Chuck Brooks headshot

Chuck Brooks: Vice President of Government Relations & Marketing, Sutherland Government Solutions

This article originally appeared at alienvault.com


For many years the defense and intelligence communities have relied upon a concept called gamification to test concepts, strategies, and potential outcomes in various scenarios via computer simulation. They have found that gamification heightens interest of the players involved and serves as a stimulus for creativity and interchange of ideas which is vital for keeping an edge. As computers have become faster and more capable and data gathering abilities have has exponentially grown, gamification has become a “go to” process for many involved in the security community.

The information and technology research firm Gartner defines gamification as “the use of game mechanics and experience design to digitally engage and motivate people to achieve their goals”. They note that gamification applies these ideas to motivate the audience to higher and more meaningful levels of engagement.

Recently, one of the global “Big Four”, consulting firm PwC, held a gamification exercise with its senior executives. They created a game that pitted defenders against attackers that simulated a cyber-attack comprised from real-life data that of some of their clients. The mostly non-technical executives who participated were able to get a better grasp of how their actions impacted outcomes. Christian Arndt, a cybersecurity director at PwC, said the participants in the game were able to “develop a better knowledge of the threat actors, tools and techniques which could threaten their systems and data”.

Gamification in cybersecurity for both the public and private sectors makes great sense for several reasons. 1) It creates an ability to discover gaps in in the monitoring framework, 2) It can be a guiding element in allowing companies to best determine how they direct their resources toward mitigating vulnerabilities and threats, and 3) It helps address the workforce shortage and plugs the skills gap by cultivating a next generation of computer and video gamers.

The reality is that most workers in government and industry do not understand the basics of cybersecurity. Although there are mandatory training programs often mandated by policy, a quick test or refresher on cyber policies is not enough to create an awareness of the multitude of threats in an increasingly digital world. Gamifying the worker experience can enhance interest in the subject matter and also create a better understanding of how and why cybersecurity attacks occur. This makes sense especially in an environment where phishing has become a preferred hacker attack method. We have seen the implications of workers creating costly data breaches opening malware in government agencies, hospitals, universities and especially corporations. Gamification can provide a better mechanism for training everyone on how to prevent and respond to the changing landscape of cybersecurity and educate people on methods, means, prevention, and who are the probable adversaries.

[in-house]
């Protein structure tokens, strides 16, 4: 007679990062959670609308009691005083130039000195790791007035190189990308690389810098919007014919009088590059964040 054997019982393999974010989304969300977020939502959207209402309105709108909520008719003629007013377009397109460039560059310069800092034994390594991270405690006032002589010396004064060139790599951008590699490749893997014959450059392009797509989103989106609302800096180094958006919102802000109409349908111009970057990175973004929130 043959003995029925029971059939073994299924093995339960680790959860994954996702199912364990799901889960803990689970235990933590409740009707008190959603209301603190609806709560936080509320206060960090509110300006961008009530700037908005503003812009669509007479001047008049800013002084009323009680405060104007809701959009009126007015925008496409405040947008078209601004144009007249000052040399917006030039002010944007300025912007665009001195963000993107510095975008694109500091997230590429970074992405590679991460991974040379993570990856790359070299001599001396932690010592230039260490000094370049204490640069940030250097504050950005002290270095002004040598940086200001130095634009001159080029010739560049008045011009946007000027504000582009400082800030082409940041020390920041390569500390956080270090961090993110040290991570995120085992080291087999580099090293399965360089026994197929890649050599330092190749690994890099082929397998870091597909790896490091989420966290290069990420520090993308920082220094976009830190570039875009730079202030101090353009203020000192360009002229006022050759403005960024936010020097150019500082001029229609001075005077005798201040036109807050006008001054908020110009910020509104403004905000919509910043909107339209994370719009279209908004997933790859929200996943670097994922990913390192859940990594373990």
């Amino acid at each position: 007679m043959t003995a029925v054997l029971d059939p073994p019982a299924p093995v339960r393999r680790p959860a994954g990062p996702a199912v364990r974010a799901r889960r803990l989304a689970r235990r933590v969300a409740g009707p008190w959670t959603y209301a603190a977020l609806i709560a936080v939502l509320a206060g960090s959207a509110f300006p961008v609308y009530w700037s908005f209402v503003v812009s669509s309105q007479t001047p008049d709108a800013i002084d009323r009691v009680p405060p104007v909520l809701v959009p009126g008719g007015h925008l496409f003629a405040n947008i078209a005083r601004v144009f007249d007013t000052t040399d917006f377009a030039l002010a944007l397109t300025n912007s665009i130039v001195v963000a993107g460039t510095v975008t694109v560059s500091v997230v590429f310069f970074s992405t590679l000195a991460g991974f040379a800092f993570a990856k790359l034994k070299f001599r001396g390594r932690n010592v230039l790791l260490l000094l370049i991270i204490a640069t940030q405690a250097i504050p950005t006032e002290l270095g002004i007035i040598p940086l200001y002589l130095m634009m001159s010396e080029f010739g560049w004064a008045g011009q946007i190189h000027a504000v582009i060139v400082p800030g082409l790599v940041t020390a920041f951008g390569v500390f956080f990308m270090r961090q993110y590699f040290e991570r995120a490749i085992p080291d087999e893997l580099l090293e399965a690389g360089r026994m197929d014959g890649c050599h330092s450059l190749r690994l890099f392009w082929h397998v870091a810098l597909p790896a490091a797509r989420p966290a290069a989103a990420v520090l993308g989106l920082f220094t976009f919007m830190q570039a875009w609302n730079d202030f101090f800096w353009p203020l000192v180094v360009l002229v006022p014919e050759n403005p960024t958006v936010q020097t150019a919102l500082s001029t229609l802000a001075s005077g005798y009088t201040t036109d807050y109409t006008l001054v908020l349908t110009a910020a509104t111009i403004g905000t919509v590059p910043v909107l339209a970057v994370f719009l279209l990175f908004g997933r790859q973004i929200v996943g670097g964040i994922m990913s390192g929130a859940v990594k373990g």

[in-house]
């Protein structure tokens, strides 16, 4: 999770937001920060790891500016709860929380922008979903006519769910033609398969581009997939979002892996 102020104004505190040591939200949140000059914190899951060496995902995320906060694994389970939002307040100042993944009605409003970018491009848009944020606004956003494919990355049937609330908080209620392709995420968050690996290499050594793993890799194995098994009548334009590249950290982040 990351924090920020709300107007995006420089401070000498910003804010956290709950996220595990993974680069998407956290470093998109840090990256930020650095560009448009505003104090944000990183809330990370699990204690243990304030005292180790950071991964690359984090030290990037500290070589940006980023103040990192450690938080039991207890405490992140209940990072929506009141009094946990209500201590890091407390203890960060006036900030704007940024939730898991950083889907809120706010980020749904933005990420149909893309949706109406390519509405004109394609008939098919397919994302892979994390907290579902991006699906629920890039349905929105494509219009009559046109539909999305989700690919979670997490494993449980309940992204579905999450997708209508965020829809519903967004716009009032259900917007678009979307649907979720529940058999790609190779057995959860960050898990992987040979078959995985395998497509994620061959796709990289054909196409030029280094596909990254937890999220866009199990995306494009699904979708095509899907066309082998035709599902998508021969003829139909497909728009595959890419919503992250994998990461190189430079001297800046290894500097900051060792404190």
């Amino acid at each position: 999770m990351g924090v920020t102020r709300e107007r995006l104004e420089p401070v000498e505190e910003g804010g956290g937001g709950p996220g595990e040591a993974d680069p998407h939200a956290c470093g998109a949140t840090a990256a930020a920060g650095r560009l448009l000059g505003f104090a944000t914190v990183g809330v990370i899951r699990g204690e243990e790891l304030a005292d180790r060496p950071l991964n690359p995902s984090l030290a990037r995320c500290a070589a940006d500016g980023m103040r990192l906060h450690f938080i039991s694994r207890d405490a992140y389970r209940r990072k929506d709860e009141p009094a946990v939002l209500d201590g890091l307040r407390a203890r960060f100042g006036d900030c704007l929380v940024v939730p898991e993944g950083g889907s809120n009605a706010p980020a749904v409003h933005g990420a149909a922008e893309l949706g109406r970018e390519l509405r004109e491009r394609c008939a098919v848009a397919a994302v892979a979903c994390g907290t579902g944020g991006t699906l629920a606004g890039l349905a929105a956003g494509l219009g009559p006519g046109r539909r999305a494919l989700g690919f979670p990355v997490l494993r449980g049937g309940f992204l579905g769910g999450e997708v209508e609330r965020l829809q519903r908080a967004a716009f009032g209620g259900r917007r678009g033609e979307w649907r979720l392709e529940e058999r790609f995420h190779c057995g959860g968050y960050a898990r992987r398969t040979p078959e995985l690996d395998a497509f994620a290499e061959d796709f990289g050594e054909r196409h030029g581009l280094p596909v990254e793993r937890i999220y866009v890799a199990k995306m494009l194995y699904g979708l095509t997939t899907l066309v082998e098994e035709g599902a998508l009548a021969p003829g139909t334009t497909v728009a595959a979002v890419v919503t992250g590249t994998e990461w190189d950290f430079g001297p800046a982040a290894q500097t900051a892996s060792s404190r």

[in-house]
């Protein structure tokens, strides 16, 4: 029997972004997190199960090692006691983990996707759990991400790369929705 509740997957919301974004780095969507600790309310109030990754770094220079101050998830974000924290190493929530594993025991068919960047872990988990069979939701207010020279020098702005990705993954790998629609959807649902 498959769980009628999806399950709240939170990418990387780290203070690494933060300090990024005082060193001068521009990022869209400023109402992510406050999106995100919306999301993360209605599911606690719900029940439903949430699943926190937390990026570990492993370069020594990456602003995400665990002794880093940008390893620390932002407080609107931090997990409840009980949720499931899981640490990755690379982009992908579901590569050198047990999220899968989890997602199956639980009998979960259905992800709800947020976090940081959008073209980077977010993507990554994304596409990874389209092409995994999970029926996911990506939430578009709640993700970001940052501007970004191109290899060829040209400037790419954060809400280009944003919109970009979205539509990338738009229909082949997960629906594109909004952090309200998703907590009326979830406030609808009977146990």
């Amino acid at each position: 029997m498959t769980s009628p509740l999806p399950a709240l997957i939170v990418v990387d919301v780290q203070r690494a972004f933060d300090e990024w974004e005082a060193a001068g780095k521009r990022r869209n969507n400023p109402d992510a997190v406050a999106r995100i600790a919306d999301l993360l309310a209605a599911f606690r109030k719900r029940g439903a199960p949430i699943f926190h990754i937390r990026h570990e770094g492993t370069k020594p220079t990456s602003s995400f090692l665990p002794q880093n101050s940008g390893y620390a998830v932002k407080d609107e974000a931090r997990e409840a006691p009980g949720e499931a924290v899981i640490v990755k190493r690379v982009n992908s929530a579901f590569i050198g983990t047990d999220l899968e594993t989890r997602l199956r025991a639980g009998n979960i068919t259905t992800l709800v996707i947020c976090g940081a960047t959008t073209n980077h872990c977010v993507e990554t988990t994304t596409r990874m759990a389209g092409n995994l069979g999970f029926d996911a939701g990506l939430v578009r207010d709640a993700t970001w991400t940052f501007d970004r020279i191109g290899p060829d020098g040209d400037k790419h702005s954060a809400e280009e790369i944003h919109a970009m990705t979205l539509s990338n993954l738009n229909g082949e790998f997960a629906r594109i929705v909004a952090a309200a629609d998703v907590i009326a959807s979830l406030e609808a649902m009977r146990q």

Most companies are learning the hard way that what they thought was secure is really not. Data breaches are an epidemic and every year of intrusion reports outpace the previous year. As a result of procrastination on cyber threats, corporate leadership has been playing catch up by procuring IT security technologies, educating their boards of liability issues, and hiring cybersecurity talent. However, deciding how to best allocate resources, focus on specific industry threats, and design prevention and contingency plans are not an easy task. Gamification can be helpful in providing testing and simulation for a custom cybersecurity strategy while stimulating the workforce at the same time.

It is widely noted on almost a daily basis that the cybersecurity industry is facing major skilled worker shortages. Despite determined efforts in recruitment, education and STEM programs, the shortage has persisted and will likely be an issue in the future. While not a remedy, gamification is helpful in addressing the skilled cybersecurity hire shortage. A generation of young talent raised on computer and video games are “wired” for a career where they can utilize their digital skills and maintain their lifestyle. Cybersecurity can be logical path and fulfilling for those who already thrive on the gaming culture for entertainment.

Of course there is a real science to gamification and the many algorithms that create a scenario for the players. The values of lessons learned for the cybersecurity community in conducting such exercises can create working models that will pay dividends for everyone connected, improving competiveness for industry and better security overall.


Charles (Chuck) Brooks serves as the vice president for Government Relations & Marketing for Sutherland Global Services. Chuck also serves as chairman of CompTIA’s New and Emerging Technology Committee, and he serves as subject matter expert to the Homeland Defense and Security Information Analysis Center (HDIAC), a Department of Defense (DOD) sponsored organization through the Defense Technical Information Center (DTIC). Chuck also served as a technology partner advisor to The Bill and Melinda Gates Foundation. In government, he served at the Department of Homeland Security as the first director of Legislative Affairs for the Science & Technology Directorate.